Her work with NASA before her shuttle launch included launch support activities at the Kennedy Space Center in Florida and verification of Shuttle computer software in the [[Shuttle Avionics Integration Laboratory]] (SAIL).<ref>{{cite web|url= |title=Official NASA biography | |date=1956-10-17 |accessdate=2011-09-14}}</ref><ref>{{cite web|url= |title=Peace Corps biography | |date= |accessdate=2011-09-14}}</ref><ref>{{cite web|url= |title=The Dorothy F. Jemison Foundation | |date= |accessdate=2011-09-14}}</ref> "I did things like help to support the launch of vehicles at Kennedy Space Center," said Jemison.<ref name=PCOLGlobalsecurity/> "I was in the first class of astronauts selected after the Challenger accident back in 1986, ... [I] actually worked the launch of the first flight after the Challenger accident.<ref name=PCOLGlobalsecurity>{{cite web|author=John Pike |url= |title=Global Security. "African-Americans in Space." February 24, 2003 | |date= |accessdate=2011-09-14}}</ref>
Jemison flew her only space mission from September 12 to 20, 1992 as a [[Mission Specialist]] on [[STS-47]]. "''The first thing I saw from space was Chicago, my hometown," said Jemison. "I was working on the middeck where there aren't many windows, and as we passed over Chicago, the commander called me up to the flight deck. It was such a significant moment because since I was a little girl I had always assumed I would go into space,"'' Jemison added.<ref name=PCOLWhatwas />
Because of her love of dance and as a salute to creativity,<ref name=PCOLDetermined /> Jemison took a poster from the Alvin Ailey American Dance Company along with her on the flight.<ref>{{cite web|url= |title=New York Times. "An Ailey Tribute to Dizzy Gillespie" by Anna Kisselgoff. December 12, 1992 |publisher=New York Times |date=1992-12-12 |accessdate=2011-09-14}}</ref> "Many people do not see a connection between science and dance," says Jemison.<ref name="PCOLChronicle"/> "but I consider them both to be expressions of the boundless creativity that people have to share with one another."<ref name=PCOLChronicle /> Jemison also took several small art objects from West African countries to symbolize that space belongs to all nations.<ref name=PCOLDetermined /> Also on this flight, according to [[Bessie Coleman]] biographer Doris L. Rich, Jemison also took into orbit a photo of Coleman—Coleman was the very first Afro-American woman to ever fly an airplane. (Coleman died after falling from her Curtiss Biplane in 1926.)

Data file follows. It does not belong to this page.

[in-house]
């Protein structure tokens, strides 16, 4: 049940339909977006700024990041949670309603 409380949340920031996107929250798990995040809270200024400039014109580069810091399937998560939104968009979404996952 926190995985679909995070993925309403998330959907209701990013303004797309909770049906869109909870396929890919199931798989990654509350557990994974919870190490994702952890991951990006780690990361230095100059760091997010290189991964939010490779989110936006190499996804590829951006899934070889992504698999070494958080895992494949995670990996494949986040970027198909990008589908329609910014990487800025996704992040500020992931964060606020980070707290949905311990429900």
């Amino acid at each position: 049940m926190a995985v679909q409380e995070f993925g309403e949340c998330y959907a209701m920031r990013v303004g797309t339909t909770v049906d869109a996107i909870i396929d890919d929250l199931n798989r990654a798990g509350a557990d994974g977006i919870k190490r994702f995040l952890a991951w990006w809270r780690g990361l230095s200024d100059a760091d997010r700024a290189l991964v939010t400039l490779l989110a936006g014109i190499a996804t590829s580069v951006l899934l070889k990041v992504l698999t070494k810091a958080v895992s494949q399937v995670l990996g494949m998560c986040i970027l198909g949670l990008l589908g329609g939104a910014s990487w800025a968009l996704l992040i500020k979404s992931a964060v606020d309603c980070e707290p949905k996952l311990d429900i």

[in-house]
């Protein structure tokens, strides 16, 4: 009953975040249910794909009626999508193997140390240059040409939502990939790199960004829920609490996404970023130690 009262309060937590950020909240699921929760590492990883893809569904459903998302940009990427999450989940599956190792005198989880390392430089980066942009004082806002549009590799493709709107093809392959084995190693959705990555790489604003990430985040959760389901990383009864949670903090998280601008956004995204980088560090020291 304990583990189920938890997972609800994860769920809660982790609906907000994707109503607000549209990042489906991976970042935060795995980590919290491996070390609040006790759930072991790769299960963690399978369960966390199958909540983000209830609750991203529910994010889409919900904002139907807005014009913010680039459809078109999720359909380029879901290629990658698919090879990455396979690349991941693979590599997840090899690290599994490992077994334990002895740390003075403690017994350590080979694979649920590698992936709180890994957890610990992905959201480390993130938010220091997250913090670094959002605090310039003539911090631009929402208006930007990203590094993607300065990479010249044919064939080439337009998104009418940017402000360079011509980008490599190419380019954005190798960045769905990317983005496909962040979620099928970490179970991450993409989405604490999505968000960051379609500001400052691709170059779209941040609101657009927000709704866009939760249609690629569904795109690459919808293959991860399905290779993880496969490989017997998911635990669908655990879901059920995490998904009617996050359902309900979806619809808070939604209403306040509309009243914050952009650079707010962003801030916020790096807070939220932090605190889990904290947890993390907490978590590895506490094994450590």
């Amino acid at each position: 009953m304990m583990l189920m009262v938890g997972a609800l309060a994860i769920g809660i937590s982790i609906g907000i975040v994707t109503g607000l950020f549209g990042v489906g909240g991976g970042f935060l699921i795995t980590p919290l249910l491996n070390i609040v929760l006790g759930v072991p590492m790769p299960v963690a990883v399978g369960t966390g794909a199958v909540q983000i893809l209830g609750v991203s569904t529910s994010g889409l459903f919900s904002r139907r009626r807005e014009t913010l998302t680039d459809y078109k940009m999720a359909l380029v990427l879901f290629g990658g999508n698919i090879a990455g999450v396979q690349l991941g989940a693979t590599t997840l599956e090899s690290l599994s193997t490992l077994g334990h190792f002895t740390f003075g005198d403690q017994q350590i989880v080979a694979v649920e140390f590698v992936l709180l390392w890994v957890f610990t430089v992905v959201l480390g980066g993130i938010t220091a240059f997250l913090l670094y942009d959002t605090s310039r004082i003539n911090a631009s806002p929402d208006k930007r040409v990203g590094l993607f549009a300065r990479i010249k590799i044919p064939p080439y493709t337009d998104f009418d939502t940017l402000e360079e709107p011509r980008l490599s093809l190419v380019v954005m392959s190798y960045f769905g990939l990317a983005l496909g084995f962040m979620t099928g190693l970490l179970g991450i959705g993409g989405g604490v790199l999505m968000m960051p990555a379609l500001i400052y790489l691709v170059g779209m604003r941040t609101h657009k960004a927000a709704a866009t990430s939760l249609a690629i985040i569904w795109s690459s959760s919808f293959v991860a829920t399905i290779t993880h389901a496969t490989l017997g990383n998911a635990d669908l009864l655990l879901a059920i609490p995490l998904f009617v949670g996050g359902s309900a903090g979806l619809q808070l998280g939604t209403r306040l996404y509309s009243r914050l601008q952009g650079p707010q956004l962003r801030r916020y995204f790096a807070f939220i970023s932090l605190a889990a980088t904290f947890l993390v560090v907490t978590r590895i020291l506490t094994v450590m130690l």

STS-47 was a cooperative mission between the United States and Japan that included 44 Japanese and United States life science and materials processing experiments. Jemison logged 190 hours, 30 minutes, 23 seconds in space.<ref name=PCOLAbout2 />
=== Resignation ===
Jemison resigned from NASA in March 1993.<ref name=PCOLWhatwas /> "I left NASA because I'm very interested in how social sciences interact with technologies," says Jemison.<ref name=PCOLGraduating /> "People always think of technology as something having silicon in it. But a pencil is technology. Any language is technology. Technology is a tool we use to accomplish a particular task and when one talks about appropriate technology in developing countries, appropriate may mean anything from fire to solar electricity."<ref name=PCOLGraduating>{{cite web|last=Lipp |first=Paula |url= |title=Graduating Engineer. "Former astronaut Mae Jemison shares her philosophy on education, technology and achieving success" by Paula Lipp. September 29, 1999 | |date= |accessdate=2011-09-14}}</ref> Although Jemison's departure from NASA was amicable, NASA was not thrilled to see her leave.<ref name=PCOLStanfordtoday /> "NASA had spent a lot of money training her; she also filled a niche, obviously, being a woman of color," said [[Homer Hickam]], a training manager for NASA’s space station efforts who later wrote the book ''Rocket Boys'' which was adapted into the film ''[[October Sky]]''. Hickam trained Jemison for her flight on Spacelab-J/STS-47.<ref name=PCOLStanfordtoday /> In an interview with the ''Des Moines Register'' on October 16, 2008 Jemison said that she was not driven to be the "first black woman to go into space." "I wouldn't have cared less if 2,000 people had gone up before me... I would still have had my hand up, 'I want to do this.'"<ref name=PCOLDesmoines/>